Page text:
7

15:5

P1: RTT Chapter-02

CUFX159-Virgin

0 521 85648 5

August 14, 2007

2 Elements of Classical Mechanics

2.1 Introduction This chapter develops the theoretical basis for the derivation of governing equations of motion. It starts with Newton’s second law and then uses Hamilton’s principle to derive Lagrange’s equations. A number of conservation laws are introduced. The theory is developed initially for a single particle and extended to systems of particles where appropriate. The emphasis is placed on building the theory relevant to the types of physical system of interest in structural dynamics. Other than the usual limitations regarding relativistic and quantum effects, we also restrict ourselves to translational (rather than rotational) systems, which is largely a matter of coordinates. The majority of problems in this book involve systems in which the forces developed during elastic deformation play a crucial role. Certain standard problems in classical mechanics, for example the central force motion leading to the two-body problem or particle scattering, are not relevant here and are not considered. We shall see the important role played by energy methods in studying the dynamics of structures. Classical mechanics has a long history and in-depth treatment of the subject can be found in Goldstein [1], Whittaker [2], and Synge and Griffith [3] and, of course, going back to the early developments of Newton [4], Euler [5], and Lagrange [6].

2.2 Newton’s Second Law The natural starting point in any text covering an aspect of classical mechanics are Newton’s laws of motion. They date back to 1686, with the second being the most important: A body acted upon by a force moves in such a manner that the time rate of change of momentum equals the force. Mathematically we introduce the concept of a linear momentum vector p defined as the product of mass and velocity: p = mv,

8

(2.1)

17:48

P1: RTT Chapter-02

CUFX159-Virgin

0 521 85648 5

August 14, 2007

2.2 Newton’s Second Law

9

where m is the mass and v is the velocity vector. We can thus write Newton’s second law as F=

dp d = (mv), dt dt

(2.2)

in which F is the force vector. To apply this law we need to specify motion relative to a reference frame. If we define an absolute position vector, r, in an inertial frame (i.e., a frame at rest or moving with a constant velocity relative to the “fixed” stars), then the corresponding absolute velocity vector is given by v=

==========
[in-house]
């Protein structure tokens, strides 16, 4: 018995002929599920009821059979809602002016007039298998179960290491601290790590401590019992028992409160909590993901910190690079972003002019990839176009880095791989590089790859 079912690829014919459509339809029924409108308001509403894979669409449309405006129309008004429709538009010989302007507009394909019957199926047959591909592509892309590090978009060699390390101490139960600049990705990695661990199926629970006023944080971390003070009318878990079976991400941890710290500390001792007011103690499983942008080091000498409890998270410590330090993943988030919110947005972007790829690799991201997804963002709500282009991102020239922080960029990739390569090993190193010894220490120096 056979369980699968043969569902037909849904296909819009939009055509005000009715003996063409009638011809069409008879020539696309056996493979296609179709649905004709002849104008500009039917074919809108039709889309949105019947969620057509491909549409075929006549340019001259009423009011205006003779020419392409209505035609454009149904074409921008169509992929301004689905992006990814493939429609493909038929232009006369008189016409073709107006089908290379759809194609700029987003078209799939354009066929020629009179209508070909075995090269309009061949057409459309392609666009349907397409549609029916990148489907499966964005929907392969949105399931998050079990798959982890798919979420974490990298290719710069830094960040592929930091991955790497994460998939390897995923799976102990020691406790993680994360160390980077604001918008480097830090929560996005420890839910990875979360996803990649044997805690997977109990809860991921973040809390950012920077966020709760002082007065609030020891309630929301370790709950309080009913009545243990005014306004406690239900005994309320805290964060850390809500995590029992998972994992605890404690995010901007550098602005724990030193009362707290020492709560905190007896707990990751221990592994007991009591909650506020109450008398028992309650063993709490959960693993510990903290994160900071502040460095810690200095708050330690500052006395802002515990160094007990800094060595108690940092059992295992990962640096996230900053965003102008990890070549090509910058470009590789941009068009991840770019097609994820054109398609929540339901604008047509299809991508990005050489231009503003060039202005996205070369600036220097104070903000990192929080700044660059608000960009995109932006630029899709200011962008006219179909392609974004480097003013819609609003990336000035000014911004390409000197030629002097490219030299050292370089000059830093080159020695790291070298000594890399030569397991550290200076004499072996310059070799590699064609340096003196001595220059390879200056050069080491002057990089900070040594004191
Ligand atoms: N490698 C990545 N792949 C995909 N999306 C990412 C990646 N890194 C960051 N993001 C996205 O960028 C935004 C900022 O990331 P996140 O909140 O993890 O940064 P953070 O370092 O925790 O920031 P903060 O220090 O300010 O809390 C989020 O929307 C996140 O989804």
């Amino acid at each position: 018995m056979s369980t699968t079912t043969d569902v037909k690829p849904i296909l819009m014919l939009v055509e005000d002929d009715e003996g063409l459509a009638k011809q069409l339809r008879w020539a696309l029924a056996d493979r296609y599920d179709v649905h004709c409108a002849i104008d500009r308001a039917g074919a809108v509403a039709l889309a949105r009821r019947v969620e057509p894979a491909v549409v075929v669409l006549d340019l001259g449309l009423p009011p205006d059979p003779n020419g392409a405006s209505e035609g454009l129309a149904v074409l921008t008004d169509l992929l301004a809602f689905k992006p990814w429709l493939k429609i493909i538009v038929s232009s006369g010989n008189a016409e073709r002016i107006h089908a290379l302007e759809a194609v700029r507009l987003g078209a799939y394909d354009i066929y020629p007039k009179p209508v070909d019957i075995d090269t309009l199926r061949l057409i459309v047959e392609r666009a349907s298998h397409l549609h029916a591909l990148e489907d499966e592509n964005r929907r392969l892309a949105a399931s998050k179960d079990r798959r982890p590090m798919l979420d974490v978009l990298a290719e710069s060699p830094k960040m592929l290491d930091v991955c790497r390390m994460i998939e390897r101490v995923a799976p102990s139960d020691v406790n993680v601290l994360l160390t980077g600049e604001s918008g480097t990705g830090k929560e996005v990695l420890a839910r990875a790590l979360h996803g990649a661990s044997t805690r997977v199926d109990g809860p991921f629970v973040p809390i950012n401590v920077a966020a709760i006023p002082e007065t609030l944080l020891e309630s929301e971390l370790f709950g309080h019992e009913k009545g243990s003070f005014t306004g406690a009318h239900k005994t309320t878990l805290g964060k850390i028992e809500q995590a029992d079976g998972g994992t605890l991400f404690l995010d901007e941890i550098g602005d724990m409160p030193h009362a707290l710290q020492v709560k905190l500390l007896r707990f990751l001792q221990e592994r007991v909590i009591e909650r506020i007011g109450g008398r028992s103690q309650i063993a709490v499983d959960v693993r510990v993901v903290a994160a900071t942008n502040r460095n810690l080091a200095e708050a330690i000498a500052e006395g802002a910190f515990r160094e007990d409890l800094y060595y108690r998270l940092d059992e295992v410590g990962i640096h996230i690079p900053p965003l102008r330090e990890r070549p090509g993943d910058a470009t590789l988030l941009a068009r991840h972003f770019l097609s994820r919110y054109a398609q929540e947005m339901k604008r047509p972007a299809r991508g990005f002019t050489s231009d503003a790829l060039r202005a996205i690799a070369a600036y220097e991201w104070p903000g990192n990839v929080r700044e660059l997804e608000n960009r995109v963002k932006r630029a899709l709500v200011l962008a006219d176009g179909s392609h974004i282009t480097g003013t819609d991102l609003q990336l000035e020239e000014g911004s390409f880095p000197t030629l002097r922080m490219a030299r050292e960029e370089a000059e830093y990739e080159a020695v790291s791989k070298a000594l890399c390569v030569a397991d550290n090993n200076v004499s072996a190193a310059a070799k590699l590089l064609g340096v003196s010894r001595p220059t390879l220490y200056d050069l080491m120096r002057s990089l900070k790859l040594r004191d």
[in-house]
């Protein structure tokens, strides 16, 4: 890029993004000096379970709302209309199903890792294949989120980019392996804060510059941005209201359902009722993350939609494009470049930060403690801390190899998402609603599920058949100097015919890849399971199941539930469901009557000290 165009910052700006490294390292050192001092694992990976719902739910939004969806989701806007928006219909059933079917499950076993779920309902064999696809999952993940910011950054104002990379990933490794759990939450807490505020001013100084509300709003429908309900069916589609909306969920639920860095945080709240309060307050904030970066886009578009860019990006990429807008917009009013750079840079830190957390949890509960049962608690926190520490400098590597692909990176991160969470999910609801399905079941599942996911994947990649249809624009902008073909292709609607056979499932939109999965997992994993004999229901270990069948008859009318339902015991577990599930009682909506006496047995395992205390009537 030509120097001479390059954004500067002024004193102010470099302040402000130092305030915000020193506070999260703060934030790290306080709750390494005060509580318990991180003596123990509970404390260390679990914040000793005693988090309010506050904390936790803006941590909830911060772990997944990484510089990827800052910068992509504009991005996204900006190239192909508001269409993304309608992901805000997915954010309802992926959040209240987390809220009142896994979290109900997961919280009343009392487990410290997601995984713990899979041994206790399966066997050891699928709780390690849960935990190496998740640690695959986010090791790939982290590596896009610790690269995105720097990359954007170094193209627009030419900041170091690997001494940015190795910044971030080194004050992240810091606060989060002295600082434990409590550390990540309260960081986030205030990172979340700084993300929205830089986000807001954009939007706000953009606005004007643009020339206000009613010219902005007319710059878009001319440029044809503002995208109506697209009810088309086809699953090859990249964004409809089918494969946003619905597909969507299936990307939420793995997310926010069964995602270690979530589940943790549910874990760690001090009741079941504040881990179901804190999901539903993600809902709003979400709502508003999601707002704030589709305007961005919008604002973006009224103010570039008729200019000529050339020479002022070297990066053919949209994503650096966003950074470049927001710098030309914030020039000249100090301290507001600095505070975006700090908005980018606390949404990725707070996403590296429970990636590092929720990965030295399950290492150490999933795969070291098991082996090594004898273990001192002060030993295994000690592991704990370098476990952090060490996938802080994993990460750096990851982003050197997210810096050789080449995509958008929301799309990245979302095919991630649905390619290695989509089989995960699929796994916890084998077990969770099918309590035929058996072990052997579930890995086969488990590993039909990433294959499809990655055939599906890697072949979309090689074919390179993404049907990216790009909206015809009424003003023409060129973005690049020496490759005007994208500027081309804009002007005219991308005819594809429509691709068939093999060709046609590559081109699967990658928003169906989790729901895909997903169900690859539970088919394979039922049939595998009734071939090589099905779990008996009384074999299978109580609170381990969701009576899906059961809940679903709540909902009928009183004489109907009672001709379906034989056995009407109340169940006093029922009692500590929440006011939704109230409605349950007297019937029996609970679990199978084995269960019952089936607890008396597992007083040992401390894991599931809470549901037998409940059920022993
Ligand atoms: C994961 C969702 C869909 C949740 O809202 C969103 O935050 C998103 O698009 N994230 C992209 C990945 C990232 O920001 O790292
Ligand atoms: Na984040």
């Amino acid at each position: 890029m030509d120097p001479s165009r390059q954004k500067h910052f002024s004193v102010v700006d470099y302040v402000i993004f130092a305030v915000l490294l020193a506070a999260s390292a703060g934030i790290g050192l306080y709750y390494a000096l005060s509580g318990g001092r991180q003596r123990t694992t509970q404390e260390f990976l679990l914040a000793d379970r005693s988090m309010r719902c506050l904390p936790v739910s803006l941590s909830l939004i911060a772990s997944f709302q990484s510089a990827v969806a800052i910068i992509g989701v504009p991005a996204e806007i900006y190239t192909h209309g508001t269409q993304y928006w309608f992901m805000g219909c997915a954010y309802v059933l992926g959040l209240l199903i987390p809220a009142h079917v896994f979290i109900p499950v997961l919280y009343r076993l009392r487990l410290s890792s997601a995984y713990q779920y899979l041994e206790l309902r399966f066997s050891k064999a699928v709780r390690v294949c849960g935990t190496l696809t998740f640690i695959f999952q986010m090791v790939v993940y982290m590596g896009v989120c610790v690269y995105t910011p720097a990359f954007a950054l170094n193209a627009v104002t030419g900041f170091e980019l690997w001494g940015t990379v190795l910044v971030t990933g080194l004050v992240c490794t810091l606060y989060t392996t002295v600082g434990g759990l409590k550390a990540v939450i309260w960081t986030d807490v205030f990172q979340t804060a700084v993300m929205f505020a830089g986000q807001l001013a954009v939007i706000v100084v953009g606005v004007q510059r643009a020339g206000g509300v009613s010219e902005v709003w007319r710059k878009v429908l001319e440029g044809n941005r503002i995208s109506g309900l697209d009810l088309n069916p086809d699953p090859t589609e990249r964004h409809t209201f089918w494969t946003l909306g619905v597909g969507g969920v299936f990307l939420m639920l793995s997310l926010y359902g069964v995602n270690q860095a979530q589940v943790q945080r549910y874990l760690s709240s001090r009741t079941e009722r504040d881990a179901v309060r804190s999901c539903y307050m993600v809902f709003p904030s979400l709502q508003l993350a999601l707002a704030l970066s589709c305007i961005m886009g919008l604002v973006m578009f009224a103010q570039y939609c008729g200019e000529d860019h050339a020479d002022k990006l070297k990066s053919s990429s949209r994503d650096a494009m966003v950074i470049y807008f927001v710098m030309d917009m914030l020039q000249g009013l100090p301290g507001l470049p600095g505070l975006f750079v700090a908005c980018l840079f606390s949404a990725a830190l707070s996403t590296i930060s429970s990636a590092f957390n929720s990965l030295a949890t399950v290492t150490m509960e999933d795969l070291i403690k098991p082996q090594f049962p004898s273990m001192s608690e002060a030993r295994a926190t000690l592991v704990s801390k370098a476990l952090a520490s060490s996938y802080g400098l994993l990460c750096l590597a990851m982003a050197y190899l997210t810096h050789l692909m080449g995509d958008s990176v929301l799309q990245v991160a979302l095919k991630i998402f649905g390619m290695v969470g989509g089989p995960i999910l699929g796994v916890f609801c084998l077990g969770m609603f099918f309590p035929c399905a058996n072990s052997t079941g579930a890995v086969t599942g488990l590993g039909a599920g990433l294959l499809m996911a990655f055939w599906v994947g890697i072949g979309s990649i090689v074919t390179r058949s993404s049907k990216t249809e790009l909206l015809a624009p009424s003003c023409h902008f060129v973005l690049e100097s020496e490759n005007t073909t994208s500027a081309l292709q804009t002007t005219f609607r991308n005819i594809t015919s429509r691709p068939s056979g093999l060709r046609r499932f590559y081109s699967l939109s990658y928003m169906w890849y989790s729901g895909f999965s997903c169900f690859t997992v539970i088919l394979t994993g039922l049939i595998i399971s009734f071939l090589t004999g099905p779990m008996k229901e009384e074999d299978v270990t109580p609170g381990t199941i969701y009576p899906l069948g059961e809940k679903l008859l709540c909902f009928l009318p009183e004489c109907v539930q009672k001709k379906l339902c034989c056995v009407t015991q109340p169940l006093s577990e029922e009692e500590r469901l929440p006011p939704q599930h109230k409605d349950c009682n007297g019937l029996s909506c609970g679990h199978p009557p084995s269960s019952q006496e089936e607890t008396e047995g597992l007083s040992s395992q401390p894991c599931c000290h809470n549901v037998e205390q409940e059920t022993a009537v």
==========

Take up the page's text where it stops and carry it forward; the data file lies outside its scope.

dr = r˙ , dt

(2.3)

where an overdot signifies a time derivative. Thus we can further express Newton’s second law in its more familiar form as F=m

dv = m¨r = ma, dt

(2.4)

where a is an absolute acceleration vector and we have assumed m does not vary with time. Equation (2.4) is a (set of) second-order ordinary differential equation fundamental to the study of mechanics. In general, F = F(r, r˙ , t),

(2.5)

and a solution r(t) that satisfies this equation can be obtained given appropriate initial conditions r(t0 ) and r˙ (t0 ). For the types of systems of relevance to the material covered in this book, these solutions are unique. The forces entering Eq. (2.5) arise from a number of different sources in structural dynamics: stiffness, inertia, excitation and damping being the most important. The SI units of force are newtons (N), where 1 N = 1 kg m/s2 . Clearly, if F = F(t), then it would be a straightforward task to integrate Eq. (2.4) directly to obtain v(t) and then r(t). However, this will not typically be the case (as elastic forces tend to depend on the change in position), and a variety of techniques can be called on to solve differential equations. We observe at this point that solutions to equations of the type (2.4) will often involve oscillations, and also that there may not be analytic solutions available, especially in those situations in which nonlinear terms are present. Further discussion of nonlinearity and other aspects of differential equations are left to later chapters. However, the concept of stability (which will be developed continuously throughout this book) involves considering the manner in which closely adjacent solutions of Eq. (2.4) behave as a function of time, and specifically, when one of those solutions represents some kind of steady or equilibrium solution.